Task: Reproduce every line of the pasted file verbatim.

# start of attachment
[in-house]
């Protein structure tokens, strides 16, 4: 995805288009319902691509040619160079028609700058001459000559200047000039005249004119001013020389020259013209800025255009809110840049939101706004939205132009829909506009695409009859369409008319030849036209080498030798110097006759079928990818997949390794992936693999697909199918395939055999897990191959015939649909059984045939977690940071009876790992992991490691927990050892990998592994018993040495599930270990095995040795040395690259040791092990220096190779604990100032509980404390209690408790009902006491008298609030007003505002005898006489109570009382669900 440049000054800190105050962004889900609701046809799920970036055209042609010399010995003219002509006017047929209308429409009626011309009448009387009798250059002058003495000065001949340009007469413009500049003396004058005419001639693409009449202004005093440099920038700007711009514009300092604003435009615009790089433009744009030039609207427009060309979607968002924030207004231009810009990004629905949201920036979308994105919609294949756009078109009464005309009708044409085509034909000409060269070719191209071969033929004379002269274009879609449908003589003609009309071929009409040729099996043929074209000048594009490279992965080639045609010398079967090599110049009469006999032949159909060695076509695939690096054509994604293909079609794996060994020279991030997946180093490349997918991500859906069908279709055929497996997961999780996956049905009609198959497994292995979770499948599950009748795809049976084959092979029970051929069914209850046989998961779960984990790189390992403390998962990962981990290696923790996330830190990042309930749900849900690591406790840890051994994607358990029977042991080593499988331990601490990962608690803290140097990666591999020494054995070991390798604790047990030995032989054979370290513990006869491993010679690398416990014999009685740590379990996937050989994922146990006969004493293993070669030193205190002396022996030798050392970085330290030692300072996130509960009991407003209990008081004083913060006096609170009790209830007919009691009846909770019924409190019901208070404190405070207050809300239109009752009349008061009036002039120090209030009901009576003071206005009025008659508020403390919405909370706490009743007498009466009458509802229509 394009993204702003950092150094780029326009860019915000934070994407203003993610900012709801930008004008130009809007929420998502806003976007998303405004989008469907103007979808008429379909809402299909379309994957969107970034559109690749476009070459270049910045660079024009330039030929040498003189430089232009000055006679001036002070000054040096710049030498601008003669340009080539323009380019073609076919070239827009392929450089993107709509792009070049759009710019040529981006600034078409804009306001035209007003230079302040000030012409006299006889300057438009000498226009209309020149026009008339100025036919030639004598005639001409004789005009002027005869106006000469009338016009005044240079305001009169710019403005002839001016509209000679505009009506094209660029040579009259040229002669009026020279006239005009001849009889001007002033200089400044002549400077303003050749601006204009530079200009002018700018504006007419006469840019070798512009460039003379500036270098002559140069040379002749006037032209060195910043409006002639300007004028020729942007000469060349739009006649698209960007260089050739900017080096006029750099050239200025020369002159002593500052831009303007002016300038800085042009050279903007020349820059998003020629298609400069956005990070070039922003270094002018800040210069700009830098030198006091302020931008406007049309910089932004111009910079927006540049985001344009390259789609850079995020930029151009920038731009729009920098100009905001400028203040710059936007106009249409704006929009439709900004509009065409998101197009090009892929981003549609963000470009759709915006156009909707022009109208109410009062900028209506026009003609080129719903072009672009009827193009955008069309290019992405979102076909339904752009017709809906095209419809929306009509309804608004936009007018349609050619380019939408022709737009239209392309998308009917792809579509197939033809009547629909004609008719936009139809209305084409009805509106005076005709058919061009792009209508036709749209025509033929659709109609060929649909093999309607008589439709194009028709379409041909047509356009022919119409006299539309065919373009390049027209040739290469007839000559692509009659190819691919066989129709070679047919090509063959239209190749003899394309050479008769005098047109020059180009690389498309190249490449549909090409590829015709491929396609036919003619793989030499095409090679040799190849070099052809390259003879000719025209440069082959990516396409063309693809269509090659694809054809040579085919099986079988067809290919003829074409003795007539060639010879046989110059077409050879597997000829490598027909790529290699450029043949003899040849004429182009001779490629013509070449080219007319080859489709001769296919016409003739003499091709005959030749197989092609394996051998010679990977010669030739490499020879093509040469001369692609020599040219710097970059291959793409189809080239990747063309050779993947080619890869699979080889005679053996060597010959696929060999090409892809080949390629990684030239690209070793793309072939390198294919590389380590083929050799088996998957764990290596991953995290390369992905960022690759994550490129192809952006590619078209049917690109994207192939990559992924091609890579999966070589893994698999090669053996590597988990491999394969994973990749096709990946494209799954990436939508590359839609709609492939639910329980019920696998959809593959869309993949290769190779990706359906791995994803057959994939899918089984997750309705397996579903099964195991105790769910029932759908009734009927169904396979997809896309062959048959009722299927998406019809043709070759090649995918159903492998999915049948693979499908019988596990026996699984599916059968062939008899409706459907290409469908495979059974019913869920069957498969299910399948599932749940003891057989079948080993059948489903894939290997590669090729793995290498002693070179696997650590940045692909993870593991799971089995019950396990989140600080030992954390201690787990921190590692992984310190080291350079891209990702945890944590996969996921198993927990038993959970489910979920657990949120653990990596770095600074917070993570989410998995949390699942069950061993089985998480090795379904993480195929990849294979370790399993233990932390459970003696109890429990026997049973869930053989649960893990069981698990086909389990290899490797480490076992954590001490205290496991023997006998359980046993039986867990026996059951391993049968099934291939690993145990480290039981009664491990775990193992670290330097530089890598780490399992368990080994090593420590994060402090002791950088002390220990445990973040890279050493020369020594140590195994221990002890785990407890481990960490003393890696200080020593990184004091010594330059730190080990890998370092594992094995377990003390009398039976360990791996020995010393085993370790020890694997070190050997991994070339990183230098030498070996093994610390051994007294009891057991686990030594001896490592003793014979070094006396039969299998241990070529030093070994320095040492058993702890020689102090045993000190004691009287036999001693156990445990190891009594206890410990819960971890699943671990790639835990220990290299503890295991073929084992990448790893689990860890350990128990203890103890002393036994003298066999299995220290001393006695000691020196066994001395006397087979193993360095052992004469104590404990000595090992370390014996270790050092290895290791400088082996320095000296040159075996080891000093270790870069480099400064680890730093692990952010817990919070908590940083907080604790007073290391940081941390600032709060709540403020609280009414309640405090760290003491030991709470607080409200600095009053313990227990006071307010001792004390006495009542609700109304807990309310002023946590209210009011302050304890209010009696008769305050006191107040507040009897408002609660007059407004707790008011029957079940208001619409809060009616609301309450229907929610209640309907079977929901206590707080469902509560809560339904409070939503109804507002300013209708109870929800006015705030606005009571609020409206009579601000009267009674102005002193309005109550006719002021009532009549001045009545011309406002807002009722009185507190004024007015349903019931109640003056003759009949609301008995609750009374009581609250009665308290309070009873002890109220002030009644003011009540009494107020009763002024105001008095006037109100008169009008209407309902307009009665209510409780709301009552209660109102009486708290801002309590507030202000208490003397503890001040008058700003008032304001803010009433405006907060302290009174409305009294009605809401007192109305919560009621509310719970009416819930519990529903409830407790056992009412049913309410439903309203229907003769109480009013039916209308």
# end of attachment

[in-house]
């Protein structure tokens, strides 16, 4: 995805288009319902691509040619160079028609700058001459000559200047000039005249004119001013020389020259013209800025255009809110840049939101706004939205132009829909506009695409009859369409008319030849036209080498030798110097006759079928990818997949390794992936693999697909199918395939055999897990191959015939649909059984045939977690940071009876790992992991490691927990050892990998592994018993040495599930270990095995040795040395690259040791092990220096190779604990100032509980404390209690408790009902006491008298609030007003505002005898006489109570009382669900 440049000054800190105050962004889900609701046809799920970036055209042609010399010995003219002509006017047929209308429409009626011309009448009387009798250059002058003495000065001949340009007469413009500049003396004058005419001639693409009449202004005093440099920038700007711009514009300092604003435009615009790089433009744009030039609207427009060309979607968002924030207004231009810009990004629905949201920036979308994105919609294949756009078109009464005309009708044409085509034909000409060269070719191209071969033929004379002269274009879609449908003589003609009309071929009409040729099996043929074209000048594009490279992965080639045609010398079967090599110049009469006999032949159909060695076509695939690096054509994604293909079609794996060994020279991030997946180093490349997918991500859906069908279709055929497996997961999780996956049905009609198959497994292995979770499948599950009748795809049976084959092979029970051929069914209850046989998961779960984990790189390992403390998962990962981990290696923790996330830190990042309930749900849900690591406790840890051994994607358990029977042991080593499988331990601490990962608690803290140097990666591999020494054995070991390798604790047990030995032989054979370290513990006869491993010679690398416990014999009685740590379990996937050989994922146990006969004493293993070669030193205190002396022996030798050392970085330290030692300072996130509960009991407003209990008081004083913060006096609170009790209830007919009691009846909770019924409190019901208070404190405070207050809300239109009752009349008061009036002039120090209030009901009576003071206005009025008659508020403390919405909370706490009743007498009466009458509802229509 394009993204702003950092150094780029326009860019915000934070994407203003993610900012709801930008004008130009809007929420998502806003976007998303405004989008469907103007979808008429379909809402299909379309994957969107970034559109690749476009070459270049910045660079024009330039030929040498003189430089232009000055006679001036002070000054040096710049030498601008003669340009080539323009380019073609076919070239827009392929450089993107709509792009070049759009710019040529981006600034078409804009306001035209007003230079302040000030012409006299006889300057438009000498226009209309020149026009008339100025036919030639004598005639001409004789005009002027005869106006000469009338016009005044240079305001009169710019403005002839001016509209000679505009009506094209660029040579009259040229002669009026020279006239005009001849009889001007002033200089400044002549400077303003050749601006204009530079200009002018700018504006007419006469840019070798512009460039003379500036270098002559140069040379002749006037032209060195910043409006002639300007004028020729942007000469060349739009006649698209960007260089050739900017080096006029750099050239200025020369002159002593500052831009303007002016300038800085042009050279903007020349820059998003020629298609400069956005990070070039922003270094002018800040210069700009830098030198006091302020931008406007049309910089932004111009910079927006540049985001344009390259789609850079995020930029151009920038731009729009920098100009905001400028203040710059936007106009249409704006929009439709900004509009065409998101197009090009892929981003549609963000470009759709915006156009909707022009109208109410009062900028209506026009003609080129719903072009672009009827193009955008069309290019992405979102076909339904752009017709809906095209419809929306009509309804608004936009007018349609050619380019939408022709737009239209392309998308009917792809579509197939033809009547629909004609008719936009139809209305084409009805509106005076005709058919061009792009209508036709749209025509033929659709109609060929649909093999309607008589439709194009028709379409041909047509356009022919119409006299539309065919373009390049027209040739290469007839000559692509009659190819691919066989129709070679047919090509063959239209190749003899394309050479008769005098047109020059180009690389498309190249490449549909090409590829015709491929396609036919003619793989030499095409090679040799190849070099052809390259003879000719025209440069082959990516396409063309693809269509090659694809054809040579085919099986079988067809290919003829074409003795007539060639010879046989110059077409050879597997000829490598027909790529290699450029043949003899040849004429182009001779490629013509070449080219007319080859489709001769296919016409003739003499091709005959030749197989092609394996051998010679990977010669030739490499020879093509040469001369692609020599040219710097970059291959793409189809080239990747063309050779993947080619890869699979080889005679053996060597010959696929060999090409892809080949390629990684030239690209070793793309072939390198294919590389380590083929050799088996998957764990290596991953995290390369992905960022690759994550490129192809952006590619078209049917690109994207192939990559992924091609890579999966070589893994698999090669053996590597988990491999394969994973990749096709990946494209799954990436939508590359839609709609492939639910329980019920696998959809593959869309993949290769190779990706359906791995994803057959994939899918089984997750309705397996579903099964195991105790769910029932759908009734009927169904396979997809896309062959048959009722299927998406019809043709070759090649995918159903492998999915049948693979499908019988596990026996699984599916059968062939008899409706459907290409469908495979059974019913869920069957498969299910399948599932749940003891057989079948080993059948489903894939290997590669090729793995290498002693070179696997650590940045692909993870593991799971089995019950396990989140600080030992954390201690787990921190590692992984310190080291350079891209990702945890944590996969996921198993927990038993959970489910979920657990949120653990990596770095600074917070993570989410998995949390699942069950061993089985998480090795379904993480195929990849294979370790399993233990932390459970003696109890429990026997049973869930053989649960893990069981698990086909389990290899490797480490076992954590001490205290496991023997006998359980046993039986867990026996059951391993049968099934291939690993145990480290039981009664491990775990193992670290330097530089890598780490399992368990080994090593420590994060402090002791950088002390220990445990973040890279050493020369020594140590195994221990002890785990407890481990960490003393890696200080020593990184004091010594330059730190080990890998370092594992094995377990003390009398039976360990791996020995010393085993370790020890694997070190050997991994070339990183230098030498070996093994610390051994007294009891057991686990030594001896490592003793014979070094006396039969299998241990070529030093070994320095040492058993702890020689102090045993000190004691009287036999001693156990445990190891009594206890410990819960971890699943671990790639835990220990290299503890295991073929084992990448790893689990860890350990128990203890103890002393036994003298066999299995220290001393006695000691020196066994001395006397087979193993360095052992004469104590404990000595090992370390014996270790050092290895290791400088082996320095000296040159075996080891000093270790870069480099400064680890730093692990952010817990919070908590940083907080604790007073290391940081941390600032709060709540403020609280009414309640405090760290003491030991709470607080409200600095009053313990227990006071307010001792004390006495009542609700109304807990309310002023946590209210009011302050304890209010009696008769305050006191107040507040009897408002609660007059407004707790008011029957079940208001619409809060009616609301309450229907929610209640309907079977929901206590707080469902509560809560339904409070939503109804507002300013209708109870929800006015705030606005009571609020409206009579601000009267009674102005002193309005109550006719002021009532009549001045009545011309406002807002009722009185507190004024007015349903019931109640003056003759009949609301008995609750009374009581609250009665308290309070009873002890109220002030009644003011009540009494107020009763002024105001008095006037109100008169009008209407309902307009009665209510409780709301009552209660109102009486708290801002309590507030202000208490003397503890001040008058700003008032304001803010009433405006907060302290009174409305009294009605809401007192109305919560009621509310719970009416819930519990529903409830407790056992009412049913309410439903309203229907003769109480009013039916209308």